Month January. 31 days. Nones on 5th. Day 9 hours, night 14 hours. Sun in Capricorn. Patronage of Juno.
Month February. 28 days. Nones on 5th. Day 10 hours, night 13 hours. Sun in Aquarius. Patronage of Neptune. Fields are sown.
Month March. 31 days. Nones on 7th. Day 12 hours, night 12 hours. Equinox March 24th. Sun in Pisces. Patronage of Minerva.
Month April. 30 days. Nones on 5th. Day 13 hours, night 10 hours. Sun in Aries. Patronage of Venus.
Month May. 31 days. Nones on 7th. Day 14 hours, night 9 hours. sun in Taurus. Patronage of Apollo. Fields are weeded. Sheep are shorn. Wool is washed. Bullocks are tamed.
Month June. 30 days. Nones on 5th. Day 15 hours, night 9 hours. Summer solstice June 23. Sun in Gemini. Patronage of Mercury.
Month July (so named). 31 days. Nones on 7th. Day hours 14, night hours 9. Sun in Cancer. Patronage of Jupiter.
Month August (so named). 31 days. Nones on 5th. Day of 13 hours, night of 11 hours. Sun in Leo. Patronage of Ceres.
Month September. 30 days. Nones on 5th. Day 12 hours, night 12 hours. Equinox September 23. Sun in Virgo. Patronage of Vulcan. Storage jars are coated with pitch.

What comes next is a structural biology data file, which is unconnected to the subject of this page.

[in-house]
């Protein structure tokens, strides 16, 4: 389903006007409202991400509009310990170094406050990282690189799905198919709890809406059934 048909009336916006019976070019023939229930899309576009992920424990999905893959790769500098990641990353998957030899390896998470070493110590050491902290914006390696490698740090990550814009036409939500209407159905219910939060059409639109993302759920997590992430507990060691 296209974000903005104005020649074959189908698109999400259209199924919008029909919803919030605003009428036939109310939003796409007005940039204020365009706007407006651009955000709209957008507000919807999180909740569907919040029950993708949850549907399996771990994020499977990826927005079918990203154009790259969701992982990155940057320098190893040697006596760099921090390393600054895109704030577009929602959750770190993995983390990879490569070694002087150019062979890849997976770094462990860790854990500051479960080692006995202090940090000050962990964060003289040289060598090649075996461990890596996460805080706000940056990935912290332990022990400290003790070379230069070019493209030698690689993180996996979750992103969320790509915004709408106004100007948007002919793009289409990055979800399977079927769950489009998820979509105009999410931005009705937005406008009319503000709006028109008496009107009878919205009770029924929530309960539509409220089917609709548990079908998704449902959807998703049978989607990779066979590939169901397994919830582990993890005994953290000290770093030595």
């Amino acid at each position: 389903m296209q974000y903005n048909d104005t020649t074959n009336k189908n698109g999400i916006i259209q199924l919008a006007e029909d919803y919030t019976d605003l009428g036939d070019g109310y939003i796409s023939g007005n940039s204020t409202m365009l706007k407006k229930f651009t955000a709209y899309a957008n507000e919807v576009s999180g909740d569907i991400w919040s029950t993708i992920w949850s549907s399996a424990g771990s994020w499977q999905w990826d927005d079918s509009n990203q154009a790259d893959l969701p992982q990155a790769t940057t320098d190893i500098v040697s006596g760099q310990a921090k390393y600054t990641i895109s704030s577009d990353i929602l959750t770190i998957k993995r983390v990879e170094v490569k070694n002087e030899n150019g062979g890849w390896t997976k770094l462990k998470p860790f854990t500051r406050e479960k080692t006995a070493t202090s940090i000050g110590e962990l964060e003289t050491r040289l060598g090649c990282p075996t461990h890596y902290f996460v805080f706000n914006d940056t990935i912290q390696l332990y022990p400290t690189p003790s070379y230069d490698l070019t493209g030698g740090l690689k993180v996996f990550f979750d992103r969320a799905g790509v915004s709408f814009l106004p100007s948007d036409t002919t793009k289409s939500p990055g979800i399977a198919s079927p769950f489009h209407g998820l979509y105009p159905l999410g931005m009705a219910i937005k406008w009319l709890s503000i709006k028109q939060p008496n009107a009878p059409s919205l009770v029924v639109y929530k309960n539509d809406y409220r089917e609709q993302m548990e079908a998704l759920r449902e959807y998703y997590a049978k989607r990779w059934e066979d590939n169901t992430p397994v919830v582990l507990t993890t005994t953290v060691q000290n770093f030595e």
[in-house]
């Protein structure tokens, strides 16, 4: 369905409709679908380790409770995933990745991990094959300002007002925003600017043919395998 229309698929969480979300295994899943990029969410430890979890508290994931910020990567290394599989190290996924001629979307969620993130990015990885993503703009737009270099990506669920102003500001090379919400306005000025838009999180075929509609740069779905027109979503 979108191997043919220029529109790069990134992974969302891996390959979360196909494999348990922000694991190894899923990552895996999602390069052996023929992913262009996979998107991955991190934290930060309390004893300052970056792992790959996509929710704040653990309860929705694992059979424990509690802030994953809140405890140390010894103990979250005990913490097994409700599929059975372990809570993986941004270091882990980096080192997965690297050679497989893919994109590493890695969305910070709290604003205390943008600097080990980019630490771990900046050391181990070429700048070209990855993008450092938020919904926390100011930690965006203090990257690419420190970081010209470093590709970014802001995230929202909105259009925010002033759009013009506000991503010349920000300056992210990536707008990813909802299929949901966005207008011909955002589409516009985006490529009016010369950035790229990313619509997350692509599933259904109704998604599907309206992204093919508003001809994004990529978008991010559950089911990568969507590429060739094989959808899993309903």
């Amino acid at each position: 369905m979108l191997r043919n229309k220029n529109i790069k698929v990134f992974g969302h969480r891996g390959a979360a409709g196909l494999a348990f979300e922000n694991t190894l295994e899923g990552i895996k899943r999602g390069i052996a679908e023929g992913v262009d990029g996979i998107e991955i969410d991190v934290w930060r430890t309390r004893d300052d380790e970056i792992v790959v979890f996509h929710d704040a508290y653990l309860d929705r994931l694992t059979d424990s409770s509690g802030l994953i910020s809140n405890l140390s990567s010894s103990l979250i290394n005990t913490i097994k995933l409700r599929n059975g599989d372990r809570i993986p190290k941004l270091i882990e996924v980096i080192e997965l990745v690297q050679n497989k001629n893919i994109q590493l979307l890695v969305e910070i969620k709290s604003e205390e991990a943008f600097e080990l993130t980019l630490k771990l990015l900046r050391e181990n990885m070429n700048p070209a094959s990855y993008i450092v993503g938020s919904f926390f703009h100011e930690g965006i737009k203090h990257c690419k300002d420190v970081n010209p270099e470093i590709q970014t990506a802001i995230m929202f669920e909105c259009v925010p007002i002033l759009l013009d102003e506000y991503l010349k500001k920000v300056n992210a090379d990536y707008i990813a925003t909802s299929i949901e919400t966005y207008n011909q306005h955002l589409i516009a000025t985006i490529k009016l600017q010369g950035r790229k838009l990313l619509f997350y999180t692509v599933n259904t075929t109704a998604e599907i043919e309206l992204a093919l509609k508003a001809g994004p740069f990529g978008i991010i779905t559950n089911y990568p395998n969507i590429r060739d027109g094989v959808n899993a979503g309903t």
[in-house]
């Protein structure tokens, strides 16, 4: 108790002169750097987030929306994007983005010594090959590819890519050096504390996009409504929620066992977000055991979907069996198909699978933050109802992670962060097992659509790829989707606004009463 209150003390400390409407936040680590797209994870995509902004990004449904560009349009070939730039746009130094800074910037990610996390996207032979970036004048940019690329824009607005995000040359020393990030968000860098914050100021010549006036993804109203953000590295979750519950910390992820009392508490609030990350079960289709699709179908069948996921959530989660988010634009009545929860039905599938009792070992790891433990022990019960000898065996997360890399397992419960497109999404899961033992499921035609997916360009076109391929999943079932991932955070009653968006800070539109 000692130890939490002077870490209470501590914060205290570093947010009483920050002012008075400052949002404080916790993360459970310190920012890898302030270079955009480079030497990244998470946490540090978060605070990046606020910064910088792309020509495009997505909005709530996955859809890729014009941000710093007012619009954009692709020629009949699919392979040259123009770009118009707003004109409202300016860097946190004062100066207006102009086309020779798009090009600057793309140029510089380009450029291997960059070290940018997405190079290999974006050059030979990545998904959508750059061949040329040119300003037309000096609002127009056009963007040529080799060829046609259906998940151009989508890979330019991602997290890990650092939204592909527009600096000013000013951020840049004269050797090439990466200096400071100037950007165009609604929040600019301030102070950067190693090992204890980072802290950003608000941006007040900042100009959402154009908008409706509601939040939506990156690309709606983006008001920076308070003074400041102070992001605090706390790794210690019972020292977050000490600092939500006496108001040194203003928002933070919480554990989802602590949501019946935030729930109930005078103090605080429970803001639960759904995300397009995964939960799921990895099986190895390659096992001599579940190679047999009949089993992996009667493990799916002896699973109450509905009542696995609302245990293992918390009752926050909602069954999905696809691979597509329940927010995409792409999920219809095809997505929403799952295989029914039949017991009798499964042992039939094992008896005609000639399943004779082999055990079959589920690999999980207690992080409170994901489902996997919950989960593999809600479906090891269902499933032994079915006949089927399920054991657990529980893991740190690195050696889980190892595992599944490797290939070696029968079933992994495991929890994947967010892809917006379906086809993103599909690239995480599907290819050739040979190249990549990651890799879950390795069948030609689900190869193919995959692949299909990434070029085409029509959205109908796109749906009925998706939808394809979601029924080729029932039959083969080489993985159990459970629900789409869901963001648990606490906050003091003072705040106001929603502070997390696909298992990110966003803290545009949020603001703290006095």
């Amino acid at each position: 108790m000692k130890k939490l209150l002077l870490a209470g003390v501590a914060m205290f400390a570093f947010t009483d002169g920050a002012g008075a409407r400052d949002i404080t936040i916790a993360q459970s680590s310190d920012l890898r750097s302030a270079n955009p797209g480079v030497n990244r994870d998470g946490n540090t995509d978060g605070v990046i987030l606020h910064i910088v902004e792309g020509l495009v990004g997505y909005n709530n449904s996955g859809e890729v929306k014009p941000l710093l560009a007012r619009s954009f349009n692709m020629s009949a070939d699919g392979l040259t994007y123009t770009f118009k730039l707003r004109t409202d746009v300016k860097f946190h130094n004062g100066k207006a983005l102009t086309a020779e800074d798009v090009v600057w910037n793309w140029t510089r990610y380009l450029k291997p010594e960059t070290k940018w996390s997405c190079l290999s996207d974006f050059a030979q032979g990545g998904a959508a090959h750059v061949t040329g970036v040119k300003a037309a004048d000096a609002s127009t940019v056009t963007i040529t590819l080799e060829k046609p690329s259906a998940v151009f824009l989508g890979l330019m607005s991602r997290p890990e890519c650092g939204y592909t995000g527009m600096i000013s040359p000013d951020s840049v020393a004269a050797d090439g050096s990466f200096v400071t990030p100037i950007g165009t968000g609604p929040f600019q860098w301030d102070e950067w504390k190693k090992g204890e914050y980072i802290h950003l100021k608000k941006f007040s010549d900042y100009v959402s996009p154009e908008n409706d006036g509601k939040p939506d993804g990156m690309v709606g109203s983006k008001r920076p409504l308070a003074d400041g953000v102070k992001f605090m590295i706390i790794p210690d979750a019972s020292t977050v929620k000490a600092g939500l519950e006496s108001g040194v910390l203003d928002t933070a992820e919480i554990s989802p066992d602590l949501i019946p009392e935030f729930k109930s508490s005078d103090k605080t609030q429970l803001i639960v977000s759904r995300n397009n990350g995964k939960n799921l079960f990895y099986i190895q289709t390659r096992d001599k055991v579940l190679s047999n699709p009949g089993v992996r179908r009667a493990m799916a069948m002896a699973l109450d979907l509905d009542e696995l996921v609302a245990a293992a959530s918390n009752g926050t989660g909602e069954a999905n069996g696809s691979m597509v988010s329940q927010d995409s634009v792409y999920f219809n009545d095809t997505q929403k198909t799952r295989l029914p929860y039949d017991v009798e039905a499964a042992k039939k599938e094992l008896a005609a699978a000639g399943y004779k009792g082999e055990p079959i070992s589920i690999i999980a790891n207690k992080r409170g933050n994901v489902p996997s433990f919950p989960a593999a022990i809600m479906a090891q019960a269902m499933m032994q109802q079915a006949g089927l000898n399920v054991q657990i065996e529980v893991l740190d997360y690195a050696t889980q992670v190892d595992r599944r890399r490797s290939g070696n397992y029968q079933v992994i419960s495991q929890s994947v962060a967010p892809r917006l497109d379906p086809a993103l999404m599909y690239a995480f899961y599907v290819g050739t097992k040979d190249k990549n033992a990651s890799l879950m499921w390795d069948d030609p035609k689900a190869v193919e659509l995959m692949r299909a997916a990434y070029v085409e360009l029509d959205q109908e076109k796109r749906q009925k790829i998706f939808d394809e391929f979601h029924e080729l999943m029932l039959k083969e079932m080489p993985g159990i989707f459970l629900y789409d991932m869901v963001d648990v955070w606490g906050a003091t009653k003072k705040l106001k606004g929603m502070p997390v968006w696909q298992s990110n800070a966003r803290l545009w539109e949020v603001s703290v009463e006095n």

Month October. 31 days. Nones on 7th. Day 10 hours, night 13 hours. Sun in Libra. Patronage of Mars. Grape harvest.
Month November. 30 days. Nones on 5th. Day 9 hours, night 14 hours. Sun in Scorpio. Patronage of Diana. Sowing of wheat and barley.
Month December. 31 days. Nones on 5th. Day 9 hours, night 15 hours. Sun in Sagittarius. Patronage of Vesta. Beginning of winter. They dung the vineyards, sowing beans, etc.
In the Michelino deck the 12 Olympic gods ware not the same as the 12 Olympic gods used in the Michelino deck (it replaced Vulcan with Bacchus) and it seems, that the Manilius order wasn't used. Nonetheless it might be assumed, that the finding of the Manilius text influenced the production of the Michelino deck. 5.
In the Cary-Yale as already shown, recognizable by "winged trumpet" ... possibly 1441.6.